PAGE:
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China Stocks Drive World Cotton Prices

By the end of 2013, China will have increased its share of global cotton stocks to 60%, according to a recent projection. This will make the country the main driver of cotton prices worldwide.

The projection, released by the International Cotton Advisory Committee, estimates that China will draw down its cotton reserve from 9 million tons to 8 million tons by the end of July. China should then resume regular cotton purchases to bolster its reserve in the 2013/14 harvest season.

The US Department of Agriculture increased its 2012/13 export estimate to 3 million tons last month, anticipating further strong sales to China. At the same time, 2013/14 production is predicted to fall to 2.9 million tons, as drought continues to impact the southwest.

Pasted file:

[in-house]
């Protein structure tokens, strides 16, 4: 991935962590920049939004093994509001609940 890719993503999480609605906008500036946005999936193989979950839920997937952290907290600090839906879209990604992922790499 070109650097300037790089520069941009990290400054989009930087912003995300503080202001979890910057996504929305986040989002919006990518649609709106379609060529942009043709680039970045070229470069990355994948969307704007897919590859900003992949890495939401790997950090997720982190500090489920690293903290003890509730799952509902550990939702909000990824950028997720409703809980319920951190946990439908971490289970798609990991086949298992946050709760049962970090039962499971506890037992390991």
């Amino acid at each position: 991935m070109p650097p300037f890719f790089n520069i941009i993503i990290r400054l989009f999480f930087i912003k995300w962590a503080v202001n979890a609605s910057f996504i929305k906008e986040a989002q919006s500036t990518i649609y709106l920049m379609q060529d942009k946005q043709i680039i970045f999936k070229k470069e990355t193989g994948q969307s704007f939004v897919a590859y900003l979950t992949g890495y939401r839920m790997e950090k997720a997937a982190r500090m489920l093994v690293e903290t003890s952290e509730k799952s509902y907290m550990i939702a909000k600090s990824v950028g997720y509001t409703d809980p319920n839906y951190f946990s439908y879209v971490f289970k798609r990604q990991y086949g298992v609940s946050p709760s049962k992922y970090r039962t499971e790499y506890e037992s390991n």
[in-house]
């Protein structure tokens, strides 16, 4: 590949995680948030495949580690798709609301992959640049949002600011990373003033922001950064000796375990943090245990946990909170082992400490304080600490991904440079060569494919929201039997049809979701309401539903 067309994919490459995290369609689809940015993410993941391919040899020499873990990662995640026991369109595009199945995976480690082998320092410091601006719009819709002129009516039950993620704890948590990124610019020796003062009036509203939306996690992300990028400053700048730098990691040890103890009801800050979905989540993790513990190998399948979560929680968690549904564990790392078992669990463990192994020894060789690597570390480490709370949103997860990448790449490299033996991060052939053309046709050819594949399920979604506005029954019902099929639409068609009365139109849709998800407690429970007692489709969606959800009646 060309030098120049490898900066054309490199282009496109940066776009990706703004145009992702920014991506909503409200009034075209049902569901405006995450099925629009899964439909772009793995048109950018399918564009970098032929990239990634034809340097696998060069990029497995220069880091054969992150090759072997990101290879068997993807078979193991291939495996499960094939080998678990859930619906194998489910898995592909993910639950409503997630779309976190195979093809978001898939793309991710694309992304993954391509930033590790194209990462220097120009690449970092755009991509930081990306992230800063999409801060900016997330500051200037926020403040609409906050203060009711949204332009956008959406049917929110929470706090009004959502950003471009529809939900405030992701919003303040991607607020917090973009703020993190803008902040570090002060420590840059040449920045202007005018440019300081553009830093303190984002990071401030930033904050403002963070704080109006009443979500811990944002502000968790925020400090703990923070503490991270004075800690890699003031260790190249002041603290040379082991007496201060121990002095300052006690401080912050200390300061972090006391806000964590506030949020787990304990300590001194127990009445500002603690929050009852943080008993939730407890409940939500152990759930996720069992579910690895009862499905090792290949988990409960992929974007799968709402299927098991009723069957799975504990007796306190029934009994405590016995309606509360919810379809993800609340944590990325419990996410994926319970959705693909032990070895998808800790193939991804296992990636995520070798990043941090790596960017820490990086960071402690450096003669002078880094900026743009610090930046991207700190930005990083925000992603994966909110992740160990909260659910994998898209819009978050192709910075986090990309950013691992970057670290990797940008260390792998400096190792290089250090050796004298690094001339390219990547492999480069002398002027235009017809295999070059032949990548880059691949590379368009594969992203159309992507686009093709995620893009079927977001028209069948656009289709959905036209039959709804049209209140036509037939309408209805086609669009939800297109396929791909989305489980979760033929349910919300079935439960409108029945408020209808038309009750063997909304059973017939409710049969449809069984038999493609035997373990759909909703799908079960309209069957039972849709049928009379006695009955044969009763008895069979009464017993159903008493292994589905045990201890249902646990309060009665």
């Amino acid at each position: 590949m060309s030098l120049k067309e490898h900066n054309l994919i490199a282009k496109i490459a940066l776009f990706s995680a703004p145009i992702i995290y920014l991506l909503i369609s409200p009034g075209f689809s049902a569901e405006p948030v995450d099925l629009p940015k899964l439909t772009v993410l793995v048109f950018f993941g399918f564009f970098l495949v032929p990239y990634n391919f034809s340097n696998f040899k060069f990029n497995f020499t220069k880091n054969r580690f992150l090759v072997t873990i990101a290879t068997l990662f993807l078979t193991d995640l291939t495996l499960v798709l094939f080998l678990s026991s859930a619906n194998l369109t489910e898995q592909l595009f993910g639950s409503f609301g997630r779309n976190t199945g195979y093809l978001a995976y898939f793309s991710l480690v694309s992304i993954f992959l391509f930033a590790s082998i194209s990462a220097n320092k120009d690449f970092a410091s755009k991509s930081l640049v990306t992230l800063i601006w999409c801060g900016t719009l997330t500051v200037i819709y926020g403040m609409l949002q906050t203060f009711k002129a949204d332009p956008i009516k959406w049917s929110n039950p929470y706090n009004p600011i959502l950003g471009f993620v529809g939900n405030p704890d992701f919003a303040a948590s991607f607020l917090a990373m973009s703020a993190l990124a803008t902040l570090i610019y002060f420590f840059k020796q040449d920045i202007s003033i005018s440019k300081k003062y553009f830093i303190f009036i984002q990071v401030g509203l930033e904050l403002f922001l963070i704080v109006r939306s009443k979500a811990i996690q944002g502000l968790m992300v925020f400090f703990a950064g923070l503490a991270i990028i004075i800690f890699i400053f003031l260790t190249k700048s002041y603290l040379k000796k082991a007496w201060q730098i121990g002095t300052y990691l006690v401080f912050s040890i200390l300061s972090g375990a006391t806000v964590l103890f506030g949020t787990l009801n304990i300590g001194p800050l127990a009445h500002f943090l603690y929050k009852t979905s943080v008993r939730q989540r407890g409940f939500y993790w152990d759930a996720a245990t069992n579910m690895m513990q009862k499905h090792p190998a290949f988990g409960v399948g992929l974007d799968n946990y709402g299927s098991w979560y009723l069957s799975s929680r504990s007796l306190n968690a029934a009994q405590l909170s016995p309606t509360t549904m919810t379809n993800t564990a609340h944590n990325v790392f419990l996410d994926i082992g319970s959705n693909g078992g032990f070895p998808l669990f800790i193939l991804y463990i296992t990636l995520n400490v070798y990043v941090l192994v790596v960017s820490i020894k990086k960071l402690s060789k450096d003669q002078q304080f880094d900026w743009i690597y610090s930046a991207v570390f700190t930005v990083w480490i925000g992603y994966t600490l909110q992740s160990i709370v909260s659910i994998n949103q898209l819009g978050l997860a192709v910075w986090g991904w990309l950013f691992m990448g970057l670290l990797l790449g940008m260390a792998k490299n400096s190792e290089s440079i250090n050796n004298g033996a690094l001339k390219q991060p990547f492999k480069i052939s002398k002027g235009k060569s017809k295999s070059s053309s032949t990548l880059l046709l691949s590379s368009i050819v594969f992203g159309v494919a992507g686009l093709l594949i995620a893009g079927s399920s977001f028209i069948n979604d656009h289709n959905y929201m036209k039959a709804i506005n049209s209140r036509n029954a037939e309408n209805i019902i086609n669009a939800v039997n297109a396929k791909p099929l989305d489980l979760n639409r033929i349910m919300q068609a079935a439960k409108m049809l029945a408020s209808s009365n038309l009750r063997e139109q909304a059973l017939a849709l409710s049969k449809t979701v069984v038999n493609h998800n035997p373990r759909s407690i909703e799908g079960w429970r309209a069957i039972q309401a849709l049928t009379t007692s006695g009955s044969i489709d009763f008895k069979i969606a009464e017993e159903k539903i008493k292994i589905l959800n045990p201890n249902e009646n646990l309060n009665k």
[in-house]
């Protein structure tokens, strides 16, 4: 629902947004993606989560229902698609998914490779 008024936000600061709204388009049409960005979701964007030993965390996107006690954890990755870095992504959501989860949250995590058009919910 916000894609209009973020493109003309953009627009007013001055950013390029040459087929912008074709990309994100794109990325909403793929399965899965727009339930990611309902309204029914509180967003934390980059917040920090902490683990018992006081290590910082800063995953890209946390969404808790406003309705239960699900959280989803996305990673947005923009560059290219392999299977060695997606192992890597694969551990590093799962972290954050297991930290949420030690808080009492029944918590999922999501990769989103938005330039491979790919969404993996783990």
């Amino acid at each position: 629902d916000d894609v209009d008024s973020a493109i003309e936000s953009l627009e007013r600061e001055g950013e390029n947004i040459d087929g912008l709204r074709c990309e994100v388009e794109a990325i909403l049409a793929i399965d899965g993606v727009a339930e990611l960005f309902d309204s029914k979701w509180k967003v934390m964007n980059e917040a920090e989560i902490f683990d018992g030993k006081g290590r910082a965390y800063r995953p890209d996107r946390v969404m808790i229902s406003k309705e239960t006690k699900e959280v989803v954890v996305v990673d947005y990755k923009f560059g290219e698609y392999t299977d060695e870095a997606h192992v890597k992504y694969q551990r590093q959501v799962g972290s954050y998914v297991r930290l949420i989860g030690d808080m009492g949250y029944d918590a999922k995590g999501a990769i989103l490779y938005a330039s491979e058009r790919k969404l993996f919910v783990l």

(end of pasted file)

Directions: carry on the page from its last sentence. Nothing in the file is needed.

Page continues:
The Cotlook A Index was up to 96.65 cents per pound in mid-June, but has been hovering in the low 90s since then. The NYMXE price is 86.22 cents per pound for the October contract, with a spot price of 81.84 cents.

China will also see declining production, according to ICAC estimates. The country is expected to move land out of cotton cultivation, as government reforms aimed at opening the economy speed urbanization and growth.

The People’s Bank of China is moving to tighten monetary policy at the same time, with the aim of shrinking asset bubbles and delivering a more sustainable growth rate. This is affecting spinners, who are slowing purchases from China’s cotton reserve, which demands payment on delivery, and switching to imports, which can be paid with 90-day letters of credit.

The cotton reserve program has a distorting influence on the market, which has been acknowledged by Chinese policymakers. The aim of the program is to subsidize cotton plantings, and the government is currently experimenting with a direct subsidy to farmers in Xinjiang. Farmers already receive a direct subsidy in Hebei.

World cotton production outstripped consumption in 2010/11, according to the ICAC. Half the stock increases in 2012/13 will flow to China, with the rest being distributed around the world.